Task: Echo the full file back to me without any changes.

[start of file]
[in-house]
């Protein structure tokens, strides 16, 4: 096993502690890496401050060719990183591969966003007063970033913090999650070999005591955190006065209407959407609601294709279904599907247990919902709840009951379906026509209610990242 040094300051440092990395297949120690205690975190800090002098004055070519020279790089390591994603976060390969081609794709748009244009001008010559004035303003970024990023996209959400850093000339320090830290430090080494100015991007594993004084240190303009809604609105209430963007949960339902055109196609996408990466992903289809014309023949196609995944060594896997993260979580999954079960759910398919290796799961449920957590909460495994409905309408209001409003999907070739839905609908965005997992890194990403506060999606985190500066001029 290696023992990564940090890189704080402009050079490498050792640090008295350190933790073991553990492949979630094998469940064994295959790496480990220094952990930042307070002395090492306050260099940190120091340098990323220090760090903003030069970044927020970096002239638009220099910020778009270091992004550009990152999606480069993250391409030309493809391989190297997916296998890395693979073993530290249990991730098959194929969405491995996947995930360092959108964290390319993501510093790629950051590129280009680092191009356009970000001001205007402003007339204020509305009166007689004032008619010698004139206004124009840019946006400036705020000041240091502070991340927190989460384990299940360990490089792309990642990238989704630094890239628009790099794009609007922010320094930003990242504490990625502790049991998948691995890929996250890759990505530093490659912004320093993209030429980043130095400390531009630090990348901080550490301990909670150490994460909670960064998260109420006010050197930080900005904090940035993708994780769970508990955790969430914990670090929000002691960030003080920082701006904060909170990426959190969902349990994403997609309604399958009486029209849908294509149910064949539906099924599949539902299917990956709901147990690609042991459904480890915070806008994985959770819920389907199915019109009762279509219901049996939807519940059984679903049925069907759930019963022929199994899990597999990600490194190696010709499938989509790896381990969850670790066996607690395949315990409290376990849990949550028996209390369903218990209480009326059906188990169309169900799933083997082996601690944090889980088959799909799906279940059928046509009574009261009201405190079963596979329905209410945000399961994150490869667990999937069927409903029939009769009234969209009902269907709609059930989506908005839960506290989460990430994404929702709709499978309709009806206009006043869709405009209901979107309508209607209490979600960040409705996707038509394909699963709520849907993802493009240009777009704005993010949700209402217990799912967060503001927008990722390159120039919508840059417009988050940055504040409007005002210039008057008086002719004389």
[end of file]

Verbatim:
[in-house]
């Protein structure tokens, strides 16, 4: 096993502690890496401050060719990183591969966003007063970033913090999650070999005591955190006065209407959407609601294709279904599907247990919902709840009951379906026509209610990242 040094300051440092990395297949120690205690975190800090002098004055070519020279790089390591994603976060390969081609794709748009244009001008010559004035303003970024990023996209959400850093000339320090830290430090080494100015991007594993004084240190303009809604609105209430963007949960339902055109196609996408990466992903289809014309023949196609995944060594896997993260979580999954079960759910398919290796799961449920957590909460495994409905309408209001409003999907070739839905609908965005997992890194990403506060999606985190500066001029 290696023992990564940090890189704080402009050079490498050792640090008295350190933790073991553990492949979630094998469940064994295959790496480990220094952990930042307070002395090492306050260099940190120091340098990323220090760090903003030069970044927020970096002239638009220099910020778009270091992004550009990152999606480069993250391409030309493809391989190297997916296998890395693979073993530290249990991730098959194929969405491995996947995930360092959108964290390319993501510093790629950051590129280009680092191009356009970000001001205007402003007339204020509305009166007689004032008619010698004139206004124009840019946006400036705020000041240091502070991340927190989460384990299940360990490089792309990642990238989704630094890239628009790099794009609007922010320094930003990242504490990625502790049991998948691995890929996250890759990505530093490659912004320093993209030429980043130095400390531009630090990348901080550490301990909670150490994460909670960064998260109420006010050197930080900005904090940035993708994780769970508990955790969430914990670090929000002691960030003080920082701006904060909170990426959190969902349990994403997609309604399958009486029209849908294509149910064949539906099924599949539902299917990956709901147990690609042991459904480890915070806008994985959770819920389907199915019109009762279509219901049996939807519940059984679903049925069907759930019963022929199994899990597999990600490194190696010709499938989509790896381990969850670790066996607690395949315990409290376990849990949550028996209390369903218990209480009326059906188990169309169900799933083997082996601690944090889980088959799909799906279940059928046509009574009261009201405190079963596979329905209410945000399961994150490869667990999937069927409903029939009769009234969209009902269907709609059930989506908005839960506290989460990430994404929702709709499978309709009806206009006043869709405009209901979107309508209607209490979600960040409705996707038509394909699963709520849907993802493009240009777009704005993010949700209402217990799912967060503001927008990722390159120039919508840059417009988050940055504040409007005002210039008057008086002719004389």